Saturday, September 1, 2012

The Greatest Rock Album Covers of All Time, Part I

In this era of digitization and clouds, minimization and dollar downloads, the clarion call has sounded for the inevitable death of the album format, and I shall blow what Dylan termed the "futile horn" for a dying art now compressed into the narrow and near-illegible confines of a CD jewel case - the grave in which to bury the dearly departed.

Album art, that once ubiquitous mainstay of graphic design in the recording industry, has been reduced to a mere 12 cm x 12 cm (4.75 inches x 4.75 inches) from a more generous 12 inch x 12 inch size in ye olde days of vinyl last century. Much of the album art from the 1960s, 70s and 80s does not translate well into smaller packaging, and the clever nature of the designs has been transmuted into little pamphlets with images and liner notes condensed into small squares, the original artwork hacked into minute bits and pieces. It's rather like getting your exposure to an artistic medium from a paperback-sized art book, instead of going to a museum and seeing the works up close and in context.

So nowadays I don't buy albums for the sound fidelity (I am not an audiophile touting the gram-weight of a specific vinyl release), but for the great album covers themselves, replacing the old and damaged ones in my collection (those used as impromptu drink coasters or double albums opened wide as convenient rolling trays back in the day) with equally old but more pristine copies. It is my intention - eventually and whenever I get around to it - to have an entire wall of album covers, pending approval from my wife and depending on where I am allowed to erect such a wall (most likely in a place far from feminine habitation).

It is unfortunate to see these symbols of rock and roll slip into such a sad demise, but let us not mourn in maudlin mewling, but instead celebrate the death of album art like we were at an Irish wake. The first batch of twenty-five albums are here for your artsy-fartsy edification, and I'll add another twenty-five in a future article. These covers are in no particular order because each is arresting or interesting in their own particular way. I have tended to concentrate more on graphics than photography in this first go-round, unless the photo is in some way more intriguing or shocking than the usual picture of a band or performer schmoozing for the camera. In addition, I have tried to find covers with strange stories of their own. Enjoy.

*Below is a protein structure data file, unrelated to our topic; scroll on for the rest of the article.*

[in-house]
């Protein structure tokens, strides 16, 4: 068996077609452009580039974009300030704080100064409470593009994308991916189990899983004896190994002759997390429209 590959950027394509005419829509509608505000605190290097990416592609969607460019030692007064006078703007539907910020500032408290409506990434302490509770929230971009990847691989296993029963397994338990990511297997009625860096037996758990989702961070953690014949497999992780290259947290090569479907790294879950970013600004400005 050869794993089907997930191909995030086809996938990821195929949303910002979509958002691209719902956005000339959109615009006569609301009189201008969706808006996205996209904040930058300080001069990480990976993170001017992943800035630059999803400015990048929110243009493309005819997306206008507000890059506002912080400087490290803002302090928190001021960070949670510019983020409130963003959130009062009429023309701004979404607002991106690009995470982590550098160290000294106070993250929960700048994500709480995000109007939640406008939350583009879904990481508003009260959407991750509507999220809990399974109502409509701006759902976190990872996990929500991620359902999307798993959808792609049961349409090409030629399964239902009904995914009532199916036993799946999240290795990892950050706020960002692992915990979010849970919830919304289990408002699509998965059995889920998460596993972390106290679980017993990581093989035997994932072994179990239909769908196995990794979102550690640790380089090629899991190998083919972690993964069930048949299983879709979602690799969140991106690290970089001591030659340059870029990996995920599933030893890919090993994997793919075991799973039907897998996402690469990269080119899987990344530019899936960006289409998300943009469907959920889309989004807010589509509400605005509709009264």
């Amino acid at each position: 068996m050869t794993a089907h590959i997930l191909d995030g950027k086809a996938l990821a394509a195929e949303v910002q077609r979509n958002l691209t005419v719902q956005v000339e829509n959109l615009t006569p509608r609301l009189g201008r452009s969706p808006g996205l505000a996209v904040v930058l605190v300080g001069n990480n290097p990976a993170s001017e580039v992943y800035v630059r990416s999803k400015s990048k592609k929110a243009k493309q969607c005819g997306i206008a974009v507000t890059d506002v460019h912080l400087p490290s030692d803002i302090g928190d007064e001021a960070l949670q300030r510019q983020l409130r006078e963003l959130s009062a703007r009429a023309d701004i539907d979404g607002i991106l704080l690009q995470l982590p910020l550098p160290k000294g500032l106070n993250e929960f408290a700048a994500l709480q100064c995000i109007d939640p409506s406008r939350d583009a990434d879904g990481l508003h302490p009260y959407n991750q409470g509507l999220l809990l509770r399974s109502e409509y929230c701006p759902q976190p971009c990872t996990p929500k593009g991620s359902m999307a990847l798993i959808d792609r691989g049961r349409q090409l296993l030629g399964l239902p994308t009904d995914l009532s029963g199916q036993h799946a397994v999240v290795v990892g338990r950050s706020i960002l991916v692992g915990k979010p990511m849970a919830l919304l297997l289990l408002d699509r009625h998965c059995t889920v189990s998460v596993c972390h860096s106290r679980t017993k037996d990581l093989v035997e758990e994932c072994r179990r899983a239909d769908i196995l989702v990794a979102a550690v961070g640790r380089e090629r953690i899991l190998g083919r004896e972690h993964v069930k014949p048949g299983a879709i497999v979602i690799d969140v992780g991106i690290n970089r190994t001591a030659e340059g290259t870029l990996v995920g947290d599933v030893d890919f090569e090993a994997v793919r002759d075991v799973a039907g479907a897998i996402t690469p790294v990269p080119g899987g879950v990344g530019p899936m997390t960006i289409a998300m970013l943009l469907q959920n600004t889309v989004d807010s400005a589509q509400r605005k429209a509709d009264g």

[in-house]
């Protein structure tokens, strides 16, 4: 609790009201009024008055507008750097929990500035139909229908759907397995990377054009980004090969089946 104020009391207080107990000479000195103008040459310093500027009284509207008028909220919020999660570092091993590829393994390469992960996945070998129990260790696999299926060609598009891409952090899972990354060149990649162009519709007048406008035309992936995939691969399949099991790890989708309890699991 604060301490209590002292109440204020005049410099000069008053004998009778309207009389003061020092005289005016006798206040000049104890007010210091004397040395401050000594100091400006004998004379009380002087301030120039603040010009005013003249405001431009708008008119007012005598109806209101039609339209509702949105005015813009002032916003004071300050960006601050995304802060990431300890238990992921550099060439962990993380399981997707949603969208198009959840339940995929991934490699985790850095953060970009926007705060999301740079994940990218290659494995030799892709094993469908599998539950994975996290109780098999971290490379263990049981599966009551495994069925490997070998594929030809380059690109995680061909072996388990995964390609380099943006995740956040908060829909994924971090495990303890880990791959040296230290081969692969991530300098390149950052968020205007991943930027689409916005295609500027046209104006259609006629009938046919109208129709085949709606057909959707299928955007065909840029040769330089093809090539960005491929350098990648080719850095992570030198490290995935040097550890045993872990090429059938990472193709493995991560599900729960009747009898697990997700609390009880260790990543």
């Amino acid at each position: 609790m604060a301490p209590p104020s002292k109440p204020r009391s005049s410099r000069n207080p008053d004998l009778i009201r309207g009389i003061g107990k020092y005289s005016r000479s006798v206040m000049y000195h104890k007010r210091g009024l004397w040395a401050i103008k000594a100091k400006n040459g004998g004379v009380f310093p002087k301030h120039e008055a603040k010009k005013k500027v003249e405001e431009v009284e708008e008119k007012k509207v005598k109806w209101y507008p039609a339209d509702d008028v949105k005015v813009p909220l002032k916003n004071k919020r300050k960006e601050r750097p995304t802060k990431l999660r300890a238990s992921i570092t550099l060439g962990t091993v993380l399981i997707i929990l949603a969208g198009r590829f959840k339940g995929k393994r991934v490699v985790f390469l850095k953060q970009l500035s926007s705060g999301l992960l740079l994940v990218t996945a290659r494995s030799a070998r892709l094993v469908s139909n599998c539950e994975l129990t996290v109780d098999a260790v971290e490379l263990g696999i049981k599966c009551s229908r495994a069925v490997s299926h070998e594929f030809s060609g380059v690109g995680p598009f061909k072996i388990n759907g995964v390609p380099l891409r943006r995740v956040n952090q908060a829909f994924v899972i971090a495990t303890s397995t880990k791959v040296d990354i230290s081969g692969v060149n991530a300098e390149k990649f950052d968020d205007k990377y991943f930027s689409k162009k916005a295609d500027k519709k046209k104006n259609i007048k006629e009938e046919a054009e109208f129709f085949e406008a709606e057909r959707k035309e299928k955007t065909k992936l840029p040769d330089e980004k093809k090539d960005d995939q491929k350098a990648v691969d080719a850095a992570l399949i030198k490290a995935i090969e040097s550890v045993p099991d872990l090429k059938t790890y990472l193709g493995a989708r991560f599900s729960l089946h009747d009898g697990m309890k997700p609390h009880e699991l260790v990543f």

In the Court of the Crimson King - King Crimson

Painted by Barry Godber (purportedly the only painting he ever attempted), the fearful face on the front cover is, according to Crimson guitarist Robert Fripp, the 'Schizoid Man' from the first song on the album, "21st Century Schizoid Man", while the happier character on the inner jacket is that of the 'Crimson King', whose court is described in colorful poetics on the the composition that ends the album, the progressive masterwork "The Court of the Crimson King". Both faces are said to mirror the mood of the album, and this is certainly true. In any case, the look of manic paranoia on the Schizoid Man is utterly disturbing and an iconic symbol of the trouble and unrest of the late 1960s.

Brain Salad Surgery - Emerson, Lake & Palmer                         

Long before Ridley Scott directed the classic science fiction film Alien with its nightmarish acid-dripping creature prowling the Nostromo, the biomechanical horror images of H. R. Giger could be found on ELP's Brain Salad Surgery. The original album cover featured the skeletal remains of a netherworldy woman, her skull skewered by a metallic torture device. Open the sleeves and the sphinx-like woman (said to be an image of Giger's wife) with tattoo scarring and snaky, alien hair is revealed on the inner cover. The "ELP" logo Giger devised for the album has been used ever since by the band.

Abraxas - Santana

The cover of Santana's Abraxas album is a 1961 painting "The Annunciation" (wherein the angel Gabriel announces the divine conception to the Virgin Mary) by the artist Mati Klarwein, whose family fled from Nazi Germany when he was two years old to escape the persecution of Jews. Influenced by Ernst Fuchs and the Viennese School of Fantastic Realism, Klarwein's surreal imagery (with nods to Fuchs and also Gustav Klimt) meshed well with the psychedelic 1960s, and Carlos Santana, upon having seen a reproduction of the painting in a magazine and loving the Latin and African imagery, secured permission from the artist to use it as an album cover image. Klarwein's art has graced many albums, most notably the striking cover of Mile Davis' Bitches Brew.